Bolivian Wine: from the Andes to your Table
Bolivia may not instantly come to mind when one thinks of wine, but the South American country has a long and rich viticulture history that dates back to the arrival of the Spanish missionaries, who first planted vines around the wealthy silver-mining city of Potosi in the mid-16th century.
The landlocked country has some of the oldest vines still producing wine in its four wine regions: Samaipata in the northern border of the Amazon rainforest, the Tarija Valley in the southern region of the country, as well as the Cinti Valley and the Santa Cruz Valley in the central area.
Some 90 percent of wine production is concentrated in the Tarija Valley, where there are over 2,400 hectares of vineyards planted in altitudes that range from 5,240 to 7,000 ft. above sea level. Nestled between the Andean mountain range, the nights in this area are cool and daytime temperatures rarely reach above 90 degrees Fahrenheit.
Originally, the vines wrapped around large trunks of pink peppercorn “molle” trees and crawl up, intertwining with tree branches and other vines, providing a blend of Criolla grape varieties, the first to arrive in the country.
The most important varietals were Negra Criolla and Moscatel of Alexandria, which began to be distilled into a local brandy called singani, a highly alcoholic celebratory drink.
Bolivian wine production remained pretty much unchained until the 20th century, when European technology entered and revitalized the local industry, turning it from an artisan to commercial scale.
International varieties now planted in Bolivia include Cabernet Sauvignon, Syrah, Merlot, Malbec, Tannat, Garnacha, Barbera, Sauvignon Blanc, Riesling, Franc Colombard and Chenin Blanc, but Moscatel of Alexandria remains the most popular.
Originally found in Egypt, Moscatel of is a white wine grape that is considered an ancient vine and one of the oldest genetically unmodified vines still in existence.
There are now 65 wineries around the country, many of them based around the city of Tarija, near the border with Argentina, which along with Asian and Spain influence the nation’s cuisine, a mixed of grilled meats and spicy flavors.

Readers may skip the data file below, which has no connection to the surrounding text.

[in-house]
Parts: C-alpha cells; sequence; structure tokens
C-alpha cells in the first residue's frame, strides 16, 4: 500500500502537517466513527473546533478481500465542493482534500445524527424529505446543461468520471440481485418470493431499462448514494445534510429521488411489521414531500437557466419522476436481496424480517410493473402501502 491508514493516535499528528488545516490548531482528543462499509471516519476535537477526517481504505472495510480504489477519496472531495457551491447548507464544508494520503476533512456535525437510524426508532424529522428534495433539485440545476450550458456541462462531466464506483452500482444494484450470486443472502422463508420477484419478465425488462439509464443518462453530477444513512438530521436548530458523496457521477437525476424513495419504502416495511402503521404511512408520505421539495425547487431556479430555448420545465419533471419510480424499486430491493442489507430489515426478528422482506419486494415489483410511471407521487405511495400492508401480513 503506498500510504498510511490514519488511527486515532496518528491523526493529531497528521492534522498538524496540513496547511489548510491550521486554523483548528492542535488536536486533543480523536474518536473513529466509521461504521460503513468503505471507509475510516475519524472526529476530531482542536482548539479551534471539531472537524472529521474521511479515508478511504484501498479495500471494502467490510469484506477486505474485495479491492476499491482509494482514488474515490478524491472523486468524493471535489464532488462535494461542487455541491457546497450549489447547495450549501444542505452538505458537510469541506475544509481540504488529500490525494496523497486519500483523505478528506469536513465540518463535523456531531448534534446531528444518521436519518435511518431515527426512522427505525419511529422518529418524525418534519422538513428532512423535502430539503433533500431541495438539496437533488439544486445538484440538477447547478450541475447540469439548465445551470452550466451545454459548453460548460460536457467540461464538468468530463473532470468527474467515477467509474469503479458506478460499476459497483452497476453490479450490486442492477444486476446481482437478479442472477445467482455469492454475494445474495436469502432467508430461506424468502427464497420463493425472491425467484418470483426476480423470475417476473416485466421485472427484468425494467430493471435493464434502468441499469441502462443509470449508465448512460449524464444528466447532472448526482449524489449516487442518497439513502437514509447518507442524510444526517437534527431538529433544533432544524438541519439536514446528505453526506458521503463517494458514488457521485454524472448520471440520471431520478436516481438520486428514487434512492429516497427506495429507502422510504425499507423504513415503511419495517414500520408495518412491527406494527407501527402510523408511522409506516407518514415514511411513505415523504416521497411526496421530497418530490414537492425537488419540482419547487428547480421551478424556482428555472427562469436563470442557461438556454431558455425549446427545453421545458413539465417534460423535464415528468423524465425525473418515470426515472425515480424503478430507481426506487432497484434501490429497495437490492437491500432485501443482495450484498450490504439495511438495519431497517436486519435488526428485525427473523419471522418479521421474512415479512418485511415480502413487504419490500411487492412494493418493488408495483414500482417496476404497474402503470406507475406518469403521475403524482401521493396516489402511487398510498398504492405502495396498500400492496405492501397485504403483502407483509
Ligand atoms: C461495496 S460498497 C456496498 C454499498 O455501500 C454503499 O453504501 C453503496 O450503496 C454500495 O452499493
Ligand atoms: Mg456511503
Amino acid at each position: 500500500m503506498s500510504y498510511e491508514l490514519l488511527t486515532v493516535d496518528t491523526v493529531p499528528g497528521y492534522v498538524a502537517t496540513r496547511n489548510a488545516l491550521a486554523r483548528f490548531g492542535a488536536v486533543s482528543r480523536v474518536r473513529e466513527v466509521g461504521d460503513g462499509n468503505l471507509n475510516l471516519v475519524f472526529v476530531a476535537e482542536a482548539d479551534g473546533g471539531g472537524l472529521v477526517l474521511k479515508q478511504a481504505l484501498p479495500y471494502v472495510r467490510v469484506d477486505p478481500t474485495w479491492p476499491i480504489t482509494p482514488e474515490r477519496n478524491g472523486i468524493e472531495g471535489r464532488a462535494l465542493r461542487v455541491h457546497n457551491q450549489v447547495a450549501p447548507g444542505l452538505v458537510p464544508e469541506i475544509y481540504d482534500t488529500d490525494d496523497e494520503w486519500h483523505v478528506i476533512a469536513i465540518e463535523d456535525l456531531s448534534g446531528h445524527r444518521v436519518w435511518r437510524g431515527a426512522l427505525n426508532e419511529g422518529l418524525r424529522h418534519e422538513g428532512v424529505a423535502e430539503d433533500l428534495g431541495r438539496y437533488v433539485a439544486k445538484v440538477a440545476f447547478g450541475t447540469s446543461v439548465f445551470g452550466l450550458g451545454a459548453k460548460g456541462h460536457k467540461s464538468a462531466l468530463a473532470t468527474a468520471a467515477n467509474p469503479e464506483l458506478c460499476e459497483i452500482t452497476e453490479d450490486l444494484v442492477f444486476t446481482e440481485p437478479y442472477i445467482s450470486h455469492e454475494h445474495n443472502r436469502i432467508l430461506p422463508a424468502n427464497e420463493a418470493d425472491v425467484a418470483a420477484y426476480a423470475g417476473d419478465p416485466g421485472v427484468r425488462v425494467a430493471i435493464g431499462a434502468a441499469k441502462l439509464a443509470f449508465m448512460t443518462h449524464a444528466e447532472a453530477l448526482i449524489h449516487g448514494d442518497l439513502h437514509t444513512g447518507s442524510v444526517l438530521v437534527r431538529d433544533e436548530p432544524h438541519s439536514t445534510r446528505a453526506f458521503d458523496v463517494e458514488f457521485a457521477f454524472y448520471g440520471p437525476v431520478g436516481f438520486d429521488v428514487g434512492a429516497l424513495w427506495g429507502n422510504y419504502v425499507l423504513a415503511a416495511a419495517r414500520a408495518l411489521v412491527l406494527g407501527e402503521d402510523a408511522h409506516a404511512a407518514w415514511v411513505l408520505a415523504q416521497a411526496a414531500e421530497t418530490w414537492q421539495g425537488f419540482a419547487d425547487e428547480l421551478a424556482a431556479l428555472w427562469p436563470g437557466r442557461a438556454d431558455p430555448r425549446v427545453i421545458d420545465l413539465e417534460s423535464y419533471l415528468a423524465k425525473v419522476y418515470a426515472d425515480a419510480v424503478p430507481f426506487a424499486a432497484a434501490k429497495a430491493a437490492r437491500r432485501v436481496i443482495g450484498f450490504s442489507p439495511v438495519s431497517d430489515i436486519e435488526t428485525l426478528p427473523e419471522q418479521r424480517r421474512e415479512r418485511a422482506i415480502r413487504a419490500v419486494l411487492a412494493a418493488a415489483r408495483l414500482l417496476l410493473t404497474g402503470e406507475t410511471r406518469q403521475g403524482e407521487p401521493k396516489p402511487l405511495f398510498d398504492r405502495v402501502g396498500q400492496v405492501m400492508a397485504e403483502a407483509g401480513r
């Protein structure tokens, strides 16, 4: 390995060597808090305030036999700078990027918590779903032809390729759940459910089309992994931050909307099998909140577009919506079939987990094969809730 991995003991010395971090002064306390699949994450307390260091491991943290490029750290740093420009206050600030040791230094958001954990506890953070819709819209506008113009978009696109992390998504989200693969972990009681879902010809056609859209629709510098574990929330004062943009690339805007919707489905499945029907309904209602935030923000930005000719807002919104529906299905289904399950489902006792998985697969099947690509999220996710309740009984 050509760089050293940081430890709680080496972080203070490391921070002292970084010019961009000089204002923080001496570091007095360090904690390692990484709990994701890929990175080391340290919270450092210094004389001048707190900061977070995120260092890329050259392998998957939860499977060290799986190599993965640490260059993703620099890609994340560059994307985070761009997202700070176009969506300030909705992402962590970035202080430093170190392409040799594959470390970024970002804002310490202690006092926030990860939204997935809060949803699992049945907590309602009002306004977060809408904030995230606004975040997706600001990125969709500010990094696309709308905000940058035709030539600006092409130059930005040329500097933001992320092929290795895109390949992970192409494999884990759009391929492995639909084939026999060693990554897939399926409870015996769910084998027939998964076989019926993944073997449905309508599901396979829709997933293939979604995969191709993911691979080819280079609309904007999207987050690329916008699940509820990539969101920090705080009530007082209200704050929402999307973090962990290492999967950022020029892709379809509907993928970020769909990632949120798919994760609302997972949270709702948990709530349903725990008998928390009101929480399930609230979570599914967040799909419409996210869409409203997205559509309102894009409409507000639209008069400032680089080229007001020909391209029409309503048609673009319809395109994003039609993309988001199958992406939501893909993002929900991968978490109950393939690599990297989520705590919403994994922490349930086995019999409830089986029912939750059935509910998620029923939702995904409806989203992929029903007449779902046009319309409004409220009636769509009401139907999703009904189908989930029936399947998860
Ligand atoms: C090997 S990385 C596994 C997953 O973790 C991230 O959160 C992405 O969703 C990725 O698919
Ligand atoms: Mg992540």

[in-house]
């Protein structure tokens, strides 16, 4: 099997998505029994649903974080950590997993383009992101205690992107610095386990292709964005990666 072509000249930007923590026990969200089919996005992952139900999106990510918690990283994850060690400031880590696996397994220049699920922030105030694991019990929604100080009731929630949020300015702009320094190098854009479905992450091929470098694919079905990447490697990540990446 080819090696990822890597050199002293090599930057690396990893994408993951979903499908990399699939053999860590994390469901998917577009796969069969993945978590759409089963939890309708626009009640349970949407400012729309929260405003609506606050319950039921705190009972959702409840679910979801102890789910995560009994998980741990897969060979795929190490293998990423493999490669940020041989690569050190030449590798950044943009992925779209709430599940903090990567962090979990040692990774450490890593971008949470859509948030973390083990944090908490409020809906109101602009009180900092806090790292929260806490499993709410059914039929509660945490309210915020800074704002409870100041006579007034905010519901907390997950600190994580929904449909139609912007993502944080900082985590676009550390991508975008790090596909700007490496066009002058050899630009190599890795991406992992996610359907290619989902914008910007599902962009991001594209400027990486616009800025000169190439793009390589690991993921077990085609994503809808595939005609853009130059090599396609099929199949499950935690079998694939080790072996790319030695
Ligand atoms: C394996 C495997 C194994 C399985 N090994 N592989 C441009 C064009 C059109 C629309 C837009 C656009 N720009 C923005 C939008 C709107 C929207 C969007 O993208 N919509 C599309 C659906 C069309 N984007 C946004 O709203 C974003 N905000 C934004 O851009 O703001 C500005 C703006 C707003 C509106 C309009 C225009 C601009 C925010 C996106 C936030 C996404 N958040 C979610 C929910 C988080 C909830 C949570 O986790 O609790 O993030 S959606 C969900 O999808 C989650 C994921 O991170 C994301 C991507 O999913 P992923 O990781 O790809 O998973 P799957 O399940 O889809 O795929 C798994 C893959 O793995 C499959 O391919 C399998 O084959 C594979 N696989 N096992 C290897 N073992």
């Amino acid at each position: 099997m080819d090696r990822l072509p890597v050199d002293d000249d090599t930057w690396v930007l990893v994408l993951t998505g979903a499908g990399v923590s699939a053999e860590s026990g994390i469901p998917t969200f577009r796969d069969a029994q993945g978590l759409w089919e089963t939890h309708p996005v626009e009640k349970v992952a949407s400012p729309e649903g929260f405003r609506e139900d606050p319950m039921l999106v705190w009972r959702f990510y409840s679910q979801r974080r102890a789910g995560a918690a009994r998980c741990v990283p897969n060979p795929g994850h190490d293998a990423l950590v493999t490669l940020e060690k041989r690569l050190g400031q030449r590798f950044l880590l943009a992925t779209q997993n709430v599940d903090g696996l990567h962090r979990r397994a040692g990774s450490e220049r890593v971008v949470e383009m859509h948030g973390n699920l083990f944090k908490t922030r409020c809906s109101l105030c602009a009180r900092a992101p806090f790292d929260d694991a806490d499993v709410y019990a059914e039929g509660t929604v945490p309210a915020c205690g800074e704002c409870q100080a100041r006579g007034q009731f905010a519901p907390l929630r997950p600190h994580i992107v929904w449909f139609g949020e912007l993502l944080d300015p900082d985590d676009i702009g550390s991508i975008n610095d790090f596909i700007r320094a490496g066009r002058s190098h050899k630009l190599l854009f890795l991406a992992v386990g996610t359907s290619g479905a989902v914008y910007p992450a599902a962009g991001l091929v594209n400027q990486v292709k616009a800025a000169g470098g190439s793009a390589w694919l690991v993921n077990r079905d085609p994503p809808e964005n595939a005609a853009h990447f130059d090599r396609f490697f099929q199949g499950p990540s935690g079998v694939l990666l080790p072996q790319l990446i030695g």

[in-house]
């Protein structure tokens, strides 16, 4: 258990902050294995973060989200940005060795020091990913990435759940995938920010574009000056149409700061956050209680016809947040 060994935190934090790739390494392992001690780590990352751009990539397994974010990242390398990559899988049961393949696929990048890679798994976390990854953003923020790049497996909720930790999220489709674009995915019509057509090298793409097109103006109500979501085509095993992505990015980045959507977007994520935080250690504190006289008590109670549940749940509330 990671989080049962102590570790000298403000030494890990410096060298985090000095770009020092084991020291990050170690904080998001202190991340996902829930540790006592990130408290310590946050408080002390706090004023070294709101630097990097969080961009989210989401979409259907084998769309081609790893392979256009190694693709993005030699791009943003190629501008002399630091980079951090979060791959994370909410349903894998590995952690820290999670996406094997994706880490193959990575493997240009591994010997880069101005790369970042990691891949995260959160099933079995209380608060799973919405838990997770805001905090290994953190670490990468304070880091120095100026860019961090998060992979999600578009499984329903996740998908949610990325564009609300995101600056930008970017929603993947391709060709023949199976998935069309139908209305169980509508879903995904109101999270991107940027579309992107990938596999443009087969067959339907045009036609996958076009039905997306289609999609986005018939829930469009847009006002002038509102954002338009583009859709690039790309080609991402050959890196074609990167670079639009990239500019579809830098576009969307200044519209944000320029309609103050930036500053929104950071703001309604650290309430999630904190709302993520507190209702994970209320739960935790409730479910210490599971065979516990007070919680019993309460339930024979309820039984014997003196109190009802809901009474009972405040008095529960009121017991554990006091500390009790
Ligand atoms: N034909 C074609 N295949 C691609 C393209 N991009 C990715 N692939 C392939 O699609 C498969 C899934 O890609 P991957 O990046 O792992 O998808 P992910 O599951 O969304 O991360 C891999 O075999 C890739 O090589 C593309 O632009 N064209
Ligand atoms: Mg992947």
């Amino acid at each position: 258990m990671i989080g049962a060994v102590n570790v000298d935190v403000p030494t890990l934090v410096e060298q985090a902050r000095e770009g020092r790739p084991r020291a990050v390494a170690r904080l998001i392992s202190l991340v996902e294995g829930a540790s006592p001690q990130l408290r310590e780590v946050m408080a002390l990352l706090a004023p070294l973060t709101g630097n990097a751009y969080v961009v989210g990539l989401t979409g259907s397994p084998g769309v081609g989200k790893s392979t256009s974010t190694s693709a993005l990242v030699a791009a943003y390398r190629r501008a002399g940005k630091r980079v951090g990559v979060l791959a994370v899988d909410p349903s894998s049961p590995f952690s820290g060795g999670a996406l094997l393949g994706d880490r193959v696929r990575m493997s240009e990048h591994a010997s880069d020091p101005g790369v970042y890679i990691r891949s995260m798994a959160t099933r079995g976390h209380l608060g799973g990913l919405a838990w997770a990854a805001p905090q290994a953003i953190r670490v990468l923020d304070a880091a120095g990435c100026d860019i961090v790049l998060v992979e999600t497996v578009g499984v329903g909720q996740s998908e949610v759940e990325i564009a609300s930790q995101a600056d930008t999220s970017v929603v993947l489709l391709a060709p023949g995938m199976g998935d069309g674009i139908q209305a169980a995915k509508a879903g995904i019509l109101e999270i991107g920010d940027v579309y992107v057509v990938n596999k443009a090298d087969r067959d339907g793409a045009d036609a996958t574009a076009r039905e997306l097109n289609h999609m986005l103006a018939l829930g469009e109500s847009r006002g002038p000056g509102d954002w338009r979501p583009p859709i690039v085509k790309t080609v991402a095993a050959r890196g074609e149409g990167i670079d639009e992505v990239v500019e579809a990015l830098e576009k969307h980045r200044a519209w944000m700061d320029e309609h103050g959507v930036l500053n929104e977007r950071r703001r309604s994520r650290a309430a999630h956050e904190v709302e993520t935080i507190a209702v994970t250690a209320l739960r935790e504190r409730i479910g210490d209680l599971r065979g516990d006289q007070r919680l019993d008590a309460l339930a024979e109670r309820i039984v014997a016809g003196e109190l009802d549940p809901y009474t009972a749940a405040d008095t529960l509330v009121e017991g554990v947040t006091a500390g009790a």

An Andean Treasure
Among the best places to experience Bolivia’s wines and gastronomy is Gustu one of the worlds 50 best restaurants. Named for the quechua word for flavor, the restaurant and bar located in the nation’s capital of La Paz opened in April 2012 under the management of Head Chef Marsia Taha.
The restaurant combines aromas, flavors and colors of the entire Bolivian landscape, from Amazonian cucumber to silky palm marrow and alpaca, mixed with deconstructed dishes of potatoes and corn.
And to pair these magnificent dishes and guide wine enthusiasts at the restaurant is Denmark-born sommelier Bertil Tottenborg.
A graduate of Copenhagen Wine Academy, Bertil Tottenborg began his career in prestigious Danish restaurants before joining Gustu in 2015, where he has become an expert in all the different wines, spirits, artisanal beers and coffees of the Andean country.
Among the country’s best known wines is Aranjuez Single Vineyard Origen Tannat and Aranjuez ‘Duo’ Torrontes Moscatel de Alejandria, as well as Kohlberg Cabernet Sauvignon and Los Parrales Singani brandy.
Tottenborg will share his knowledge about Bolivian wines and beverages during a virtual SommClass to be held Thursday October 29 at 5 p.m. Pacific Standard Time.
He will also delve into the distinctive peculiarities of Bolivian wine and cuisine, best pairings and the country’s wine industry.
The online event offers an invaluable insight into little known vintners who are producing world class collections, such as when the 2012 Aranjuez Juan Cruz outperformed wines from other well-known South American rivals to win the gold medal in 2013 at the Tannat al Mundo competition.
Tottenborg will detail the Andean vintner treasure encompassing several tiers of quality, from everyday blends to oak-aged single variety wines, most of them in the traditional semi-sweet style.
The most prominent wine style in Bolivia is that of tannic reds with plush texture and acute floral aroma, hand harvested and produced with fairly minimal intervention.
He will also discuss in detail the country’s national drink, singani, which was first distilled by monastic orders needing sacramental wine. It is now part of the country’s legacy and has been declared a Domain of Origin and a Geographical Indication by the Bolivian government.
You can drink this brandy straight, simply with ice and lime, it is also a multi-functional spirit, used in cocktails and other drinks, including Sucumbé, a cocktail consisting of singani, milk, egg and cinnamon believed to have originated within the small Afro-Bolivian community who drank it to combat the brutal cold of the region, or the sweet and refreshing Yungueño, a mixture of singani, syrup and orange juice.
As head sommelier at social project Gustu, Tottenborg works very close with wine producers and knows the ins and outs of the country’s diverse vintners, from those manufacturing small batches to commercial outfits. He can recommend the best Bolivian wines and spirits for your particular palate.
The engaging virtual classes allow participants to ask questions and get straight, knowledgeable answers in an intimate, safe setting with other people similarly interested in getting to know more about the world’s gastronomy and wines.
The meetings also give you a chance to travel and get a peek into far away locales from those who know those destinations best, widening your world even from the comfort of your home.
And in the case of Bolivia, you can tap into an Andean wine and cuisine treasure just ready to be discovered.